Scientific Publication

The politics of governing resilience: Gendered dimensions of climate-smart agriculture in Kenya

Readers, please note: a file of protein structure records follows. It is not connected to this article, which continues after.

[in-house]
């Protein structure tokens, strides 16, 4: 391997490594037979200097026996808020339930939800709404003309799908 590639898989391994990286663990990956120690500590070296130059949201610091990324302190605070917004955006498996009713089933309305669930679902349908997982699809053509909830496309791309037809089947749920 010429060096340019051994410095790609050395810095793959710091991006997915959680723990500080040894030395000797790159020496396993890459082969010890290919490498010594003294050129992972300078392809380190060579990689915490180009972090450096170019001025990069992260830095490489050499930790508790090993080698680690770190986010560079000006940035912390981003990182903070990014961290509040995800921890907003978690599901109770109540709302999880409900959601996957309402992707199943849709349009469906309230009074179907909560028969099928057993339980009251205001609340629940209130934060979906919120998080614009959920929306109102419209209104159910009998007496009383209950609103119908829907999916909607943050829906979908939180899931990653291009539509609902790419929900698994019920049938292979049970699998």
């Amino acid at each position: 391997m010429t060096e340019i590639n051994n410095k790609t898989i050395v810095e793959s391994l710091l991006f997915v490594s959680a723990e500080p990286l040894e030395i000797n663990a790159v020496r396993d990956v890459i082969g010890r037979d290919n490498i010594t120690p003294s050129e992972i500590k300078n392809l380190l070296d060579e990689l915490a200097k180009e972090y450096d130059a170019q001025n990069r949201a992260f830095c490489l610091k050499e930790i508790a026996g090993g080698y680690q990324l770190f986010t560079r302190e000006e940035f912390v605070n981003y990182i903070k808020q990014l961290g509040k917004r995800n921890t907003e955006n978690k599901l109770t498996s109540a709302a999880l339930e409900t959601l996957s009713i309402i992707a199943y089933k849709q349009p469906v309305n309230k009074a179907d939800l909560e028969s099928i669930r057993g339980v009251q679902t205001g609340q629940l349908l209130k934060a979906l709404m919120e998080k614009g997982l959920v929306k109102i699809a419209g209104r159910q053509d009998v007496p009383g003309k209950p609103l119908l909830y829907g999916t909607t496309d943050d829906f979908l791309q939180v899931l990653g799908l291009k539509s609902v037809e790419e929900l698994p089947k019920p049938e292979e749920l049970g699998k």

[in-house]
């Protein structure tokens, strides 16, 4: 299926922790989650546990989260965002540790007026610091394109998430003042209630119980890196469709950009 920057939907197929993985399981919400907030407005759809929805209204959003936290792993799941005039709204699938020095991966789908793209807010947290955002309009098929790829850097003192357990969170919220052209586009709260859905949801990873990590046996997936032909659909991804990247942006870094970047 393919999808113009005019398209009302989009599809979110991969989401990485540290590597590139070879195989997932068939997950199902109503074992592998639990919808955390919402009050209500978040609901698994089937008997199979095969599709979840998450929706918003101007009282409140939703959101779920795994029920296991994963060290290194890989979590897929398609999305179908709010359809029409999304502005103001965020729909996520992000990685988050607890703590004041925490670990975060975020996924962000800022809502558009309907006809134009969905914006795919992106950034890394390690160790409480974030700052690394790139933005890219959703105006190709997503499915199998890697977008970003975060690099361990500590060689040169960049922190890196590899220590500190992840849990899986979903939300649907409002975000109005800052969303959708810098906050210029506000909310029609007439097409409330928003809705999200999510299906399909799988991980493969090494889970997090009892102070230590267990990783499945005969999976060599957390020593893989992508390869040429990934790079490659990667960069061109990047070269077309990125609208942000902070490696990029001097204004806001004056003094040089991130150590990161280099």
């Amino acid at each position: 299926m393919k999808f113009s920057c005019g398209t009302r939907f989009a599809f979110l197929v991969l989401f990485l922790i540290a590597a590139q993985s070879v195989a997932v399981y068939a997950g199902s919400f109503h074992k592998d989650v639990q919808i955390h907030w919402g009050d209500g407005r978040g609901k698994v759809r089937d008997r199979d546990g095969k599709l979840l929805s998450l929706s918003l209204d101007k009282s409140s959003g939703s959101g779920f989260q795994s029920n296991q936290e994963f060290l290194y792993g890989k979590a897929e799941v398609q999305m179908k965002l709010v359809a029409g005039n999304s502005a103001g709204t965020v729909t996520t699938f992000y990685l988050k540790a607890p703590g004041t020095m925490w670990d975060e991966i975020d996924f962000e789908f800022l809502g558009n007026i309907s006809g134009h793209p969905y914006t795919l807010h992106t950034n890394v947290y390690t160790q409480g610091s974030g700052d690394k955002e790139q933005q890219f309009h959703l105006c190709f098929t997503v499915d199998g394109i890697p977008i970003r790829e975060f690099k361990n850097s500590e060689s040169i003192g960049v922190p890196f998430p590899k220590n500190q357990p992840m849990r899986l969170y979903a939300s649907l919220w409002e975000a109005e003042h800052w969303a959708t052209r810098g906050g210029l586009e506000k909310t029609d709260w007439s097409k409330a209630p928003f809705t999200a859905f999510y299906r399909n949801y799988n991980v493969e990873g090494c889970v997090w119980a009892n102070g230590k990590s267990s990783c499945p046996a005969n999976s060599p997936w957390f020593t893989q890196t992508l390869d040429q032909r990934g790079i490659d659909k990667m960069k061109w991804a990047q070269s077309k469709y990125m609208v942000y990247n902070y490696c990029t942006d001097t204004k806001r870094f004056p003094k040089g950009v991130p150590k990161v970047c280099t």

This paper uses climate-smart agriculture (CSA) in Kenya as an empirical entry point for investigating how climate actions reshape or reinforce gender relations, and how they are aimed at improving local resilience that is nested in such relations. While enhancing national food security, CSA practices could however reproduce inequitable power relations, such as gendered authority relations that produce vulnerability and inequalities. Equity and knowledge represent particularly contested aspects of CSA because it largely fails to address who wins and who loses from such interventions, who are able to participate while others are excluded, and whose knowledge and perspectives count in decision-making processes. Gender relations provide a stark illustration of the way that CSA fails to address how enduring inequalities of access in both production and consumption shape who is rendered vulnerable to climate change and who is left food insecure. In this paper, we treat CSA projects as a site of tensions between stability and contestation of gender relations, brought into view through moments where practices and knowledges are (re)shaped. We first review the concepts of authority, recognition, and resilience as a framework to understand how gendered inequalities and struggles over rights to resources are perpetuated within adaptation and resilience responses to climate variability. We analyze evidence from past studies regarding rural adaptation processes and gender dimensions in CSA projects to identify how such projects may modify the space for renegotiating inequitable gender relations. We approach gender relations as authority relations that are constantly internalized, resisted, and contested through practices and interactions between different actors associated with CSA projects, and the different knowledges that direct these practices. The examination focuses on Kenya as an empirical context to gain sufficient depth in understanding the social and political processes in which climate actions and gender relations are nested, enabling us to identify key points of intersection within these two themes. In addition, gendered dimensions of rural resource governance and adaptation are relatively well-described in Kenya, providing lessons for how climate actions can become more gender-responsive.